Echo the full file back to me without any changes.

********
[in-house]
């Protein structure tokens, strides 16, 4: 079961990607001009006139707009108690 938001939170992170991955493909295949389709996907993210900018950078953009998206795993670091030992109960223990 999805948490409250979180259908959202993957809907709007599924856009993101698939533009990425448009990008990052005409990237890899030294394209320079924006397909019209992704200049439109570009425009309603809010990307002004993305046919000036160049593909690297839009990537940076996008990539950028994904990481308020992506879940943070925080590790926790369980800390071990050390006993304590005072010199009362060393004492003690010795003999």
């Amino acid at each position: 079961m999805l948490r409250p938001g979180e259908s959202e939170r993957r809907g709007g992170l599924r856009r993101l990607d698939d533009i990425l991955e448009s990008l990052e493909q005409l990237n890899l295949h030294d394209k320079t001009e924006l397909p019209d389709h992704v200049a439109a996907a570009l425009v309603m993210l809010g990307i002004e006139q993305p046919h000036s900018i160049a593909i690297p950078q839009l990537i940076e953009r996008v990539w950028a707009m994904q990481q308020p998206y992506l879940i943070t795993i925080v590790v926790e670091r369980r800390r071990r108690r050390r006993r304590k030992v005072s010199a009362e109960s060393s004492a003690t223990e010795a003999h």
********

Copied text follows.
[in-house]
């Protein structure tokens, strides 16, 4: 079961990607001009006139707009108690 938001939170992170991955493909295949389709996907993210900018950078953009998206795993670091030992109960223990 999805948490409250979180259908959202993957809907709007599924856009993101698939533009990425448009990008990052005409990237890899030294394209320079924006397909019209992704200049439109570009425009309603809010990307002004993305046919000036160049593909690297839009990537940076996008990539950028994904990481308020992506879940943070925080590790926790369980800390071990050390006993304590005072010199009362060393004492003690010795003999």
């Amino acid at each position: 079961m999805l948490r409250p938001g979180e259908s959202e939170r993957r809907g709007g992170l599924r856009r993101l990607d698939d533009i990425l991955e448009s990008l990052e493909q005409l990237n890899l295949h030294d394209k320079t001009e924006l397909p019209d389709h992704v200049a439109a996907a570009l425009v309603m993210l809010g990307i002004e006139q993305p046919h000036s900018i160049a593909i690297p950078q839009l990537i940076e953009r996008v990539w950028a707009m994904q990481q308020p998206y992506l879940i943070t795993i925080v590790v926790e670091r369980r800390r071990r108690r050390r006993r304590k030992v005072s010199a009362e109960s060393s004492a003690t223990e010795a003999h």